Travis d’Arnaud’s Broken Foot will Delay His Big League Debut … And What Else?

This is no silver-lining to the news that C Travis d’Arnaud, one of the major pieces in the Mets return from the R.A. Dickey trade has a non-displaced d'arnaud Vegas Headfracture in the first metarsal bone. He will miss time.

He was struck in the foot by a foul tip in Wednesday night’s Las Vegas 51s game in the top of the sixth inning.

The first metatarsal is the bone in the human foot behind the big toe, and the shortest, thickest and strongest of the metatarsals.  The first metatarsal is not connected through ligaments to the second metatarsal, so moves independently and as I learned today the head of the bone “is thought to bear one third of body weight.”

The Mets have not put a timetable on d’Arnaud’ return, which is reasonable enough with d’Arnaud set to return to New York to see the team’s doctors.

The question now, and one I have not seen addressed is whether there is instability in the fracture. If there is, d’Arnaud will require surgery, but if there is no instability, then sportsinjurybulletin and suggests a cast or walking boot for 4-6 weeks is sufficient to allow the bone to heal. The fact that the Mets’ announced the injury as a non-displaced fracture is d’Arnaud’s hope for avoiding surgery.


Lets go through some of the recent baseball foot fractures similar to d’Arnaud’s to estimate a return date.

Baseball Comps
If I missed a player who broke first metatarsal, please alert me.

Orlando Hudson – O Dog was diagnosed with a “contusion of the first metatarsal joint in his left foot” and placed on the disabled list retroactive to August 16. He came back on September 1, in the minimum. Back on the field in two and a half weeks.

Wally Joyner – Joyner, then 37, suffered a “hairline” fracture of his first metatarsal on February 24 during spring training with the Braves. Joyner pinch-hit on April 4, and started for the first time on April 9. Back in games in six weeks.

Shawn Green – Green “suffered a chip fracture of the first metatarsal bone in his right foot when he fouled a ball off of it” on May 25, 2007. Although the original diagnosis called for him to miss six weeks, he was back on June 11. For what it’s worth, 2007 was Green’s final big league season. Back in games in two and a half weeks.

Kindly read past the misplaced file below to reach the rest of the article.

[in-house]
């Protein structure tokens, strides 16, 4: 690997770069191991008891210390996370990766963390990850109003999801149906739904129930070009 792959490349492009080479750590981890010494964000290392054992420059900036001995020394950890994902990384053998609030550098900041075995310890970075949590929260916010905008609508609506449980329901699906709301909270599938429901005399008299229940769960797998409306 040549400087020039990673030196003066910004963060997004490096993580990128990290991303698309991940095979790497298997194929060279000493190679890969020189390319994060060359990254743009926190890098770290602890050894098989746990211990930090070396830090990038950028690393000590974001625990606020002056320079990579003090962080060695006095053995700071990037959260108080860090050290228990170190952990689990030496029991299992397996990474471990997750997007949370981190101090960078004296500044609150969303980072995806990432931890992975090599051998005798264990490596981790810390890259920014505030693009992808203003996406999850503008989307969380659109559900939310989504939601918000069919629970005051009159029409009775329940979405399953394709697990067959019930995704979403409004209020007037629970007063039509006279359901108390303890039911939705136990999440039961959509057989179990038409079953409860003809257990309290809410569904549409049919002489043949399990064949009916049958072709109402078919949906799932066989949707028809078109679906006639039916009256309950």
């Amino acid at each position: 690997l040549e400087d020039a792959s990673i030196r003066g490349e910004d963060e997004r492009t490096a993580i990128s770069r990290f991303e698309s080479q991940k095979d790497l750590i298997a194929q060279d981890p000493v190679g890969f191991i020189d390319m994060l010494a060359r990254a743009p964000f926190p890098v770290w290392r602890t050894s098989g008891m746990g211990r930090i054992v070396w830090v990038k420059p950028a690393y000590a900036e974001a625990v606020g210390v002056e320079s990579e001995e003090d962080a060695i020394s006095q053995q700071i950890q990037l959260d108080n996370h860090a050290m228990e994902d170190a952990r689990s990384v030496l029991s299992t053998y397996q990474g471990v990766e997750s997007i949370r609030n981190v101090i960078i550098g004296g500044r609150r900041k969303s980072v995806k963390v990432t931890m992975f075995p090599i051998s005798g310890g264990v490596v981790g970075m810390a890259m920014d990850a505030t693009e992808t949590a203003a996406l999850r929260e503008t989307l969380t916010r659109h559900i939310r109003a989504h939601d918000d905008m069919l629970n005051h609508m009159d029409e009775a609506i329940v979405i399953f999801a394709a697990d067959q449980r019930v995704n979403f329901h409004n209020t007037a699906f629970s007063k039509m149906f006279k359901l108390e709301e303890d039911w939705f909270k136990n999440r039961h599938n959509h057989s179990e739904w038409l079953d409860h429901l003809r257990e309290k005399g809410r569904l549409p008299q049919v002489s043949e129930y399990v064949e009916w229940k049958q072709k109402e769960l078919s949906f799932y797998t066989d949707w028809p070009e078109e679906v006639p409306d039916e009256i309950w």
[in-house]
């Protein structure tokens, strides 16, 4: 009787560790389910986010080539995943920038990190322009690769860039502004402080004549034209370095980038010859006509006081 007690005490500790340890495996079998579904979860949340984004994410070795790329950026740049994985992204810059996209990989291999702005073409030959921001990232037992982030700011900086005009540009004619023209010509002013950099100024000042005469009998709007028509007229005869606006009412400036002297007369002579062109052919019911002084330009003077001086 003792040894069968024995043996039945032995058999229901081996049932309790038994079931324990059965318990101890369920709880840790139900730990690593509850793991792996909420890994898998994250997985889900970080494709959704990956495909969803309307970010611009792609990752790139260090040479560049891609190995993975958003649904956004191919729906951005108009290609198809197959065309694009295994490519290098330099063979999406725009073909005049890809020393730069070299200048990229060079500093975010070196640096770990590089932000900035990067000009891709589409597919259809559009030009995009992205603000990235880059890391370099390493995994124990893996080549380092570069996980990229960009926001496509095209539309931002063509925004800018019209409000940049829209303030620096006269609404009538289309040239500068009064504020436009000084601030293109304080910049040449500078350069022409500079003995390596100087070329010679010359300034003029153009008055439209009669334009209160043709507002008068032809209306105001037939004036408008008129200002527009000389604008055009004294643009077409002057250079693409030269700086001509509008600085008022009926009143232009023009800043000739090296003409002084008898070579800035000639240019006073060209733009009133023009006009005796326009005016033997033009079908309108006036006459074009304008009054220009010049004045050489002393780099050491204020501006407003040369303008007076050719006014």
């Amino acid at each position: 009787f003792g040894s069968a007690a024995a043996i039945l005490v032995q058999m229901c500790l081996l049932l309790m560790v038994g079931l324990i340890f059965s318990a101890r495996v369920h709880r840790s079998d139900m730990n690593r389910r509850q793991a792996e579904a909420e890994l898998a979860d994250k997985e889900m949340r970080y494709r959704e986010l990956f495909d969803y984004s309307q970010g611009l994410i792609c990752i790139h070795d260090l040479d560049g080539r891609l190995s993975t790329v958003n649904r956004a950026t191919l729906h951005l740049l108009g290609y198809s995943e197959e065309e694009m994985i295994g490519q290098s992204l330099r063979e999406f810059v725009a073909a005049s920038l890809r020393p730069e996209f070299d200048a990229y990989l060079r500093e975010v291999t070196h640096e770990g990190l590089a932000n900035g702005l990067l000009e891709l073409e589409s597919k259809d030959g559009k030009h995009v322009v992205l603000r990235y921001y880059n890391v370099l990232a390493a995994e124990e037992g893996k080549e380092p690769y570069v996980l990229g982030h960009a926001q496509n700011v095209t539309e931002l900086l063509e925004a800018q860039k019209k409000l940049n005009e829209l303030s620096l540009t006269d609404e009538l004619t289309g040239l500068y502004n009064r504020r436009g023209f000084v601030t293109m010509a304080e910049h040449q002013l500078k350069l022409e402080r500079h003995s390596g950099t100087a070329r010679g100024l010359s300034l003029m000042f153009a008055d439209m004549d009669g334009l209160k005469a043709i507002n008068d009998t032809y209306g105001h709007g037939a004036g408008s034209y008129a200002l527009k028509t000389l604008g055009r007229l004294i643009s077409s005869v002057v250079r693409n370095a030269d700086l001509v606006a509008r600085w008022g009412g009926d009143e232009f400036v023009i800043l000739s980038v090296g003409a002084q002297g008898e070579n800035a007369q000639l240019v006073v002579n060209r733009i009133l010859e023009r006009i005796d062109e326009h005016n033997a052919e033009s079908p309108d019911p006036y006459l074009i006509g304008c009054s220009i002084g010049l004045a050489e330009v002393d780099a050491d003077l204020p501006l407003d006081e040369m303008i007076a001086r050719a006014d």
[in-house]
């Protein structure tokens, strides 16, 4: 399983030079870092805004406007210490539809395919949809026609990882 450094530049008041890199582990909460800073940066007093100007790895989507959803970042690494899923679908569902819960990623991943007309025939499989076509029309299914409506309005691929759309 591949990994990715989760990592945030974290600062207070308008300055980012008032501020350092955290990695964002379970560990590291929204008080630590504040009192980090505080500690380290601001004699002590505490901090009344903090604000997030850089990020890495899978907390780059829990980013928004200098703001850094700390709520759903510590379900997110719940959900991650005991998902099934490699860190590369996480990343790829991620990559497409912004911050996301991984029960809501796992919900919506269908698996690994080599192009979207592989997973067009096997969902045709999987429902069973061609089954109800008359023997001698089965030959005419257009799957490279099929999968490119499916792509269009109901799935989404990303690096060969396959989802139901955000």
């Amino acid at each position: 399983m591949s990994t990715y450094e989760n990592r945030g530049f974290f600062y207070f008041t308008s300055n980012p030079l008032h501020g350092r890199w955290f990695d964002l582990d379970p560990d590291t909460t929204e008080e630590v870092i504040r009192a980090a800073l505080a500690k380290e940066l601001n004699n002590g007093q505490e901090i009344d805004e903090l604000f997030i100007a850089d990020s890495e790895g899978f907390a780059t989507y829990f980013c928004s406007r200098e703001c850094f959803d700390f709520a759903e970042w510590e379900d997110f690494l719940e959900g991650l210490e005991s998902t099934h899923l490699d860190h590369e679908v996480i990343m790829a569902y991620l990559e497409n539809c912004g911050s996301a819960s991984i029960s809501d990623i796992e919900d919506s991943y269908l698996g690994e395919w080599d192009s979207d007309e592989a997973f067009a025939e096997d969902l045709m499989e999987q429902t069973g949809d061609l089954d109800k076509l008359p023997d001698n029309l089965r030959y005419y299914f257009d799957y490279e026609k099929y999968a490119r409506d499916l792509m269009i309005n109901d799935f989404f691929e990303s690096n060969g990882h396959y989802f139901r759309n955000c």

On June 26, 2010, Dustin Pedroia suffered a “non-displaced fracture of the navicular bone in his left foot.” Pedroia missed two months, played two games in August, and shut it down for the season. The key thing to understand about Pedroia’s injury is that he broke a different bone – the navicular bone – in the midfoot, making it a less relevant comparison.

Hockey in 2013
This year, January 25, Flyers winger Scott Hartnell,  “had successful surgery to repair a broken first metatarsal in his left foot and will be out four to six weeks.” Hartnell was back almost a month to the day after his surgery was announced for a game versus Winnipeg on February 23.

There are no catchers in the group and the history of first metatarsal breaks has a few encouraging examples.

d’Arnaud’s Projection
Injury History
This injury ensures that d’Arnaud will have just one healthy season in the last four.
In 2012, d’Arnaud missed the second half of the year after tearing the PCL in his knee trying to break up a double-play with Las Vegas. He was limited to just 67 games.

He was healthy in 2011, but in 2010, Back problems limited d’Arnaud to 71 games with advanced-A Dunedin.


Now What
d’Arnaud is 24 with with a lengthy injury history.

I spoke with an athletic trainer outside the Mets’ organization who though the 5-8 week range for d’Arnaud’s return to action was eminently reasonable and even conservative. The trainer was most concened about the demands placed on d’Arnaud’s foot, including the recently healed bone and the surrounding muscles from crouching. How he and the Mets manage that initial discomfort will be interesting. I would suspect that when he returns, he will spend some time at DH to get him back in the lineup and manage the catching-induced stress on his foot.

The most basic timetable without having seen an X-ray or MRI the trainer suggested would be the following: the next few (3 ish) weeks will be spent allowing d’Arnaud’s toe to heal. The next few weeks (3 ish) will be rehab focused.

Even if he misses two months, he will return to action in June. A three month absence, which would be very long for this type of injury, would have him return in July.

d’Arnaud was basically ready for the big leagues when he tore his knee last year. His full AAA line is now .324/.386/.581. This year, his return to AAA was as much about getting him some healthy repetitions, teaching him a little more patience, and managing his service time as anything else.

Barring an expansion of the original diagnosis which includes other broken bones, d’Arnaud should be back in Las Vegas for the heat of the summer and should make his Major League debut later in 2013.

However, this injury almost certainly will delay d’Arnaud’s Major League debut. Outside of that, how does this affect his overall projection? Bones heal. Speed was not a major piece of d’Arnaud’s game. Most importantly, it adds another injury (to go with back and knee) to his ledger. Each injury makes a subsequent injury more likely.

Still, d’Arnaud was the Mets’ catcher of the future on Wednesday morning. He still is on Thursday. The future has just been a little bit delayed.

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